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& Dejah Sketch
Continued from Part I
|Tom did the picture of La for me, with knife upraised.
I watched him do most of it plus the picture of Sue-On and Bill (of course).
His process was to sketch and lay out the whole thing in pencil.
Then he used an artist's pen to do the inking over the pencils. It
looked a little like a marking pen but must have been a special pen for
this kind of work. The pen point was rather pliable and the ink flowed
from it quite readily. He got a lot of thick, bold strokes from it
by pressing a bit harder and finer strokes by pressing less hard, all with
the same pen. If this had been a professional job, he'd no doubt
brought out more pens for different strokes and textures, I imagine...
The heavy dark background areas were also filled in, I believe, with the
same pen, pressing the point flat onto the paper to let a lot of ink flow
out. I must add that, whatever stroke he made, it ALWAYS looked good
too. Fascinating.. He must go through those pens in a hurry,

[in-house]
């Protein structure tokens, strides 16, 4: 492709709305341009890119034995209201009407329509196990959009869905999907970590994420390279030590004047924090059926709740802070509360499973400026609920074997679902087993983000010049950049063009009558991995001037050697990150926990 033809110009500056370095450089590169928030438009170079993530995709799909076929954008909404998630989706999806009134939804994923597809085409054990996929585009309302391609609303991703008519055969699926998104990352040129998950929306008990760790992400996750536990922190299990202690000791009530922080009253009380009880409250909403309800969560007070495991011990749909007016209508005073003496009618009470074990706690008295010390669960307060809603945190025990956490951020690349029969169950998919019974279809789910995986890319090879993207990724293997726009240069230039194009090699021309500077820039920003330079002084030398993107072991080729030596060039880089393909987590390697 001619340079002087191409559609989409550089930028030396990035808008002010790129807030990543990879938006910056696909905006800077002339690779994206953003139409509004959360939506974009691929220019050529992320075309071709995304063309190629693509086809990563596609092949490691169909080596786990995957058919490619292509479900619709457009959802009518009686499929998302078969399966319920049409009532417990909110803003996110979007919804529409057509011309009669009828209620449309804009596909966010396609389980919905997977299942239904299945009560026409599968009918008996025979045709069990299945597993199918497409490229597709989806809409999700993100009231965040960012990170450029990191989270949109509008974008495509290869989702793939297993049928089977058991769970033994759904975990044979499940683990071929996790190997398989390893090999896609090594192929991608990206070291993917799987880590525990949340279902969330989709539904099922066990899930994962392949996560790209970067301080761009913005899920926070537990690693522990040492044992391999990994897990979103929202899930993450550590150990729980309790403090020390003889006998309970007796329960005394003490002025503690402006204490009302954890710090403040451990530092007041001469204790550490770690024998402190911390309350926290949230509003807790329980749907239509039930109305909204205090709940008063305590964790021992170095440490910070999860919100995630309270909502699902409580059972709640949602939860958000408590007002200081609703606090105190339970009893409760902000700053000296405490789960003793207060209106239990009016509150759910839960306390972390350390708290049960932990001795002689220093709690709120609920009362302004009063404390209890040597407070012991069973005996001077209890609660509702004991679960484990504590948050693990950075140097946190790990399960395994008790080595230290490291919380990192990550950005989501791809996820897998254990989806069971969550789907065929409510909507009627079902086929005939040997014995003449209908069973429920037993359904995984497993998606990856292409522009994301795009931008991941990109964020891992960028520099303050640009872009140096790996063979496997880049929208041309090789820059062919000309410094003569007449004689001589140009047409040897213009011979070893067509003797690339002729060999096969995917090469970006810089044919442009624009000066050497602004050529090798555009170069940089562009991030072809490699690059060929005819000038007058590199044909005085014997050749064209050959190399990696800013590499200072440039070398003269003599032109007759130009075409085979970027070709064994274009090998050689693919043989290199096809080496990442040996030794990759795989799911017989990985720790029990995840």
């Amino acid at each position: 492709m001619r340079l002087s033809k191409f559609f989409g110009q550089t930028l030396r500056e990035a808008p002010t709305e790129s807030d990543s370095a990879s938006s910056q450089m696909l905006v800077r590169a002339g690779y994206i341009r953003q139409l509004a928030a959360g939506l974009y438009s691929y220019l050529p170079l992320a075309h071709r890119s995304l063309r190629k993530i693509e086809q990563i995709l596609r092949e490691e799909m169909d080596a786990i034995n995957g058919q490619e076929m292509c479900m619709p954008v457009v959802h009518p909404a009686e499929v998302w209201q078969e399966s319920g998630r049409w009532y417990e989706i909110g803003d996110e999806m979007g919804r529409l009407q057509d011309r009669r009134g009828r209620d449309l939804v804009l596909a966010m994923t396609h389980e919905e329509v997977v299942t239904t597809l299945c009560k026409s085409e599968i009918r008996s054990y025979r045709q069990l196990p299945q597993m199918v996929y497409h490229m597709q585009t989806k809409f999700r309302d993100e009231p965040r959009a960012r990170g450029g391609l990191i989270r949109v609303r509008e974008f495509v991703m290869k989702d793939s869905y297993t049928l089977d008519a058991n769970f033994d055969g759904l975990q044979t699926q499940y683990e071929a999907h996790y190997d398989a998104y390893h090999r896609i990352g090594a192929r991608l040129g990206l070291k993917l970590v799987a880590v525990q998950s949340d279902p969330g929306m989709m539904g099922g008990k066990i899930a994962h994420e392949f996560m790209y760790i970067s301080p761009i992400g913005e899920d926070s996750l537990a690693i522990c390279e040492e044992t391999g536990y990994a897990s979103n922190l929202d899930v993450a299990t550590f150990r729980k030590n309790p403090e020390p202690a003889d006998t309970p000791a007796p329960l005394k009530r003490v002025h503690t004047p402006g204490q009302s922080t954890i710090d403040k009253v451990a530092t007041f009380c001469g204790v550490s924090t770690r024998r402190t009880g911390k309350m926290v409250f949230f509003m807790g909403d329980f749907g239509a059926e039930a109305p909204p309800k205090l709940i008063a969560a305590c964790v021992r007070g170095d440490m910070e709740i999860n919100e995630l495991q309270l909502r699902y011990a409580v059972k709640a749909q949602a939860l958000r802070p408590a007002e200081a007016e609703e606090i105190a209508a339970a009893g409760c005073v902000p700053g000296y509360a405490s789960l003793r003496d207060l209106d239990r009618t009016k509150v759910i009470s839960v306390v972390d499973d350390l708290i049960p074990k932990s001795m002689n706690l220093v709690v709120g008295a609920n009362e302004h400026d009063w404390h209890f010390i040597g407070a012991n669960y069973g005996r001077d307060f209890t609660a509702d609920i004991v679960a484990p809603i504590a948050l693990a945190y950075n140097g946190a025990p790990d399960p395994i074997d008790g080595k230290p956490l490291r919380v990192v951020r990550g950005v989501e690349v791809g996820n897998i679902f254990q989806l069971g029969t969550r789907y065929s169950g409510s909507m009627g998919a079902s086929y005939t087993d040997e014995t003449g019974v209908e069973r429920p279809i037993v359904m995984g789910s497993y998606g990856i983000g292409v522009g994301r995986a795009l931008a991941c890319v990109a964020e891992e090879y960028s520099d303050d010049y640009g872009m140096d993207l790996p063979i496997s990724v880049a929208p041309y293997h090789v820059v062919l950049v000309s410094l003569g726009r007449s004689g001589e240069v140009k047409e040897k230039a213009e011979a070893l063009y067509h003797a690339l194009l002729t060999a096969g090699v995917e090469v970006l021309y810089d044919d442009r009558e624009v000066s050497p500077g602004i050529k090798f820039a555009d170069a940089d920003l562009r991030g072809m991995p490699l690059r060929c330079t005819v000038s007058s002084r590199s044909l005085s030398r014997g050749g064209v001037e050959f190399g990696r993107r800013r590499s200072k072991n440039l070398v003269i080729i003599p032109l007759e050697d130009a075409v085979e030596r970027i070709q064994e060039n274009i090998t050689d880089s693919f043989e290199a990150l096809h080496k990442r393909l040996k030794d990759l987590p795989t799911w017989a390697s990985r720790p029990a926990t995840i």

using up the ink and needing another.
When he was done inking and the ink had dried, which it did rapidly, he brought out a good gum eraser and removed all of the pencil marks. It was fascinating to watch this beautiful drawing emerge. The inking was the most amazing thing to see. His pencils were sketchy and looked like a typical doodle due to their lack of detail but when he applied that ink... Wow! What a craftsman! I loved to watch him!
I asked him how he kept things, i.e. the figure's, in such proportion and he said it's a struggle for all artists as there's a tendency, which he said he has to fight, not to draw them with the legs or torso too short. He did say that he was past putting huge noses on them (my own problem, one I can't shed). He didn't need to do the kind of tricks to maintain proportion that I'd read of other artists using, such as keeping the torso at three or four times the head size, the legs even more; he just eyeballed it. The results were really impressive!
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Continued from Part I
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